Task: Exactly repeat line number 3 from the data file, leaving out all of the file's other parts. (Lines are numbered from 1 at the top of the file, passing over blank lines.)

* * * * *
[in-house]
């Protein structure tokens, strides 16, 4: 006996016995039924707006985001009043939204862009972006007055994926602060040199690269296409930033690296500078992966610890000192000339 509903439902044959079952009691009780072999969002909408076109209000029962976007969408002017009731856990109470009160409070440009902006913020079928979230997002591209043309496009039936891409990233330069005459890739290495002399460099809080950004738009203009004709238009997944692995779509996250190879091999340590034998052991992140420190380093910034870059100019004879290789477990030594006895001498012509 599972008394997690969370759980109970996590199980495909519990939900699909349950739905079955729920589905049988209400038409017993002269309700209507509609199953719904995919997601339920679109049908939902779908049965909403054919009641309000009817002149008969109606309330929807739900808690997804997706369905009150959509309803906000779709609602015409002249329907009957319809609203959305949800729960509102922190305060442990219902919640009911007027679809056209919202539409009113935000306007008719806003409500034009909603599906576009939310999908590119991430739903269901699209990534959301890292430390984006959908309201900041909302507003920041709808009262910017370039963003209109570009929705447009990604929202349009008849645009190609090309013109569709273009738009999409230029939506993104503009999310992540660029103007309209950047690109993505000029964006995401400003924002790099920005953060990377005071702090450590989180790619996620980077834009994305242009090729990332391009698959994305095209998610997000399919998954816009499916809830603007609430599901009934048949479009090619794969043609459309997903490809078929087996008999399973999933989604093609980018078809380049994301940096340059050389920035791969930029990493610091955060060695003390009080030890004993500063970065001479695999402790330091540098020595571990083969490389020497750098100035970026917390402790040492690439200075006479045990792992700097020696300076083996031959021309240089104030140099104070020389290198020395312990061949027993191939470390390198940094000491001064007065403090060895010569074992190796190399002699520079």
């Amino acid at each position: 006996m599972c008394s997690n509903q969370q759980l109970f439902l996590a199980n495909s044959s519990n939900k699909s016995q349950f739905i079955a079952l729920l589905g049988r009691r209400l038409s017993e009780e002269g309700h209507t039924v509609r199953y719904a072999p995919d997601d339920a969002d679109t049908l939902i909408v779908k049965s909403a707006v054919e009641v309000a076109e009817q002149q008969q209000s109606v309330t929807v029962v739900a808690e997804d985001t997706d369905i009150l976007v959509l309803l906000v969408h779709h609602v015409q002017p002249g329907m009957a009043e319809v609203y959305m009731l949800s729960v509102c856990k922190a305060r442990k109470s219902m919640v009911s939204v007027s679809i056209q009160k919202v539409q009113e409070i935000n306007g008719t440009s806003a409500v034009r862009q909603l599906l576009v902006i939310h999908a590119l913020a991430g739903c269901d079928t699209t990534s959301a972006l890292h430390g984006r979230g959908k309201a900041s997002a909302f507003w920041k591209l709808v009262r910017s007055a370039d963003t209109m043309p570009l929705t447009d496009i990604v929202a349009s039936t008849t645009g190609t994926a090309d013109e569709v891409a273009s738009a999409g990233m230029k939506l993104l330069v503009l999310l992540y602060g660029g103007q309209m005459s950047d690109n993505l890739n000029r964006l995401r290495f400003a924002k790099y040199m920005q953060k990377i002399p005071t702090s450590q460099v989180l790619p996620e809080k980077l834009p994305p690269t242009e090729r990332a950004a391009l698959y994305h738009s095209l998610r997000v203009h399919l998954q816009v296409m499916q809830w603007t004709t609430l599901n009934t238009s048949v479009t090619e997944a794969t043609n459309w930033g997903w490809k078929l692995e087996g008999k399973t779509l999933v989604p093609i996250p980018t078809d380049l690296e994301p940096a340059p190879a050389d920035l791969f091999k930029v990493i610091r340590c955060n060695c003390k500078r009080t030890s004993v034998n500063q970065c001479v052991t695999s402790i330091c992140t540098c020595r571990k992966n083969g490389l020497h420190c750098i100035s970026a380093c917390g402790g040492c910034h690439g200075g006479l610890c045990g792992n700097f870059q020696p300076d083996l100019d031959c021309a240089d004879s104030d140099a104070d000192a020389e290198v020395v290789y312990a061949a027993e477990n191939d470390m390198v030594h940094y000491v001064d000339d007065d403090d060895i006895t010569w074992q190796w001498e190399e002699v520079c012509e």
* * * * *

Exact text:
């Amino acid at each position: 006996m599972c008394s997690n509903q969370q759980l109970f439902l996590a199980n495909s044959s519990n939900k699909s016995q349950f739905i079955a079952l729920l589905g049988r009691r209400l038409s017993e009780e002269g309700h209507t039924v509609r199953y719904a072999p995919d997601d339920a969002d679109t049908l939902i909408v779908k049965s909403a707006v054919e009641v309000a076109e009817q002149q008969q209000s109606v309330t929807v029962v739900a808690e997804d985001t997706d369905i009150l976007v959509l309803l906000v969408h779709h609602v015409q002017p002249g329907m009957a009043e319809v609203y959305m009731l949800s729960v509102c856990k922190a305060r442990k109470s219902m919640v009911s939204v007027s679809i056209q009160k919202v539409q009113e409070i935000n306007g008719t440009s806003a409500v034009r862009q909603l599906l576009v902006i939310h999908a590119l913020a991430g739903c269901d079928t699209t990534s959301a972006l890292h430390g984006r979230g959908k309201a900041s997002a909302f507003w920041k591209l709808v009262r910017s007055a370039d963003t209109m043309p570009l929705t447009d496009i990604v929202a349009s039936t008849t645009g190609t994926a090309d013109e569709v891409a273009s738009a999409g990233m230029k939506l993104l330069v503009l999310l992540y602060g660029g103007q309209m005459s950047d690109n993505l890739n000029r964006l995401r290495f400003a924002k790099y040199m920005q953060k990377i002399p005071t702090s450590q460099v989180l790619p996620e809080k980077l834009p994305p690269t242009e090729r990332a950004a391009l698959y994305h738009s095209l998610r997000v203009h399919l998954q816009v296409m499916q809830w603007t004709t609430l599901n009934t238009s048949v479009t090619e997944a794969t043609n459309w930033g997903w490809k078929l692995e087996g008999k399973t779509l999933v989604p093609i996250p980018t078809d380049l690296e994301p940096a340059p190879a050389d920035l791969f091999k930029v990493i610091r340590c955060n060695c003390k500078r009080t030890s004993v034998n500063q970065c001479v052991t695999s402790i330091c992140t540098c020595r571990k992966n083969g490389l020497h420190c750098i100035s970026a380093c917390g402790g040492c910034h690439g200075g006479l610890c045990g792992n700097f870059q020696p300076d083996l100019d031959c021309a240089d004879s104030d140099a104070d000192a020389e290198v020395v290789y312990a061949a027993e477990n191939d470390m390198v030594h940094y000491v001064d000339d007065d403090d060895i006895t010569w074992q190796w001498e190399e002699v520079c012509e």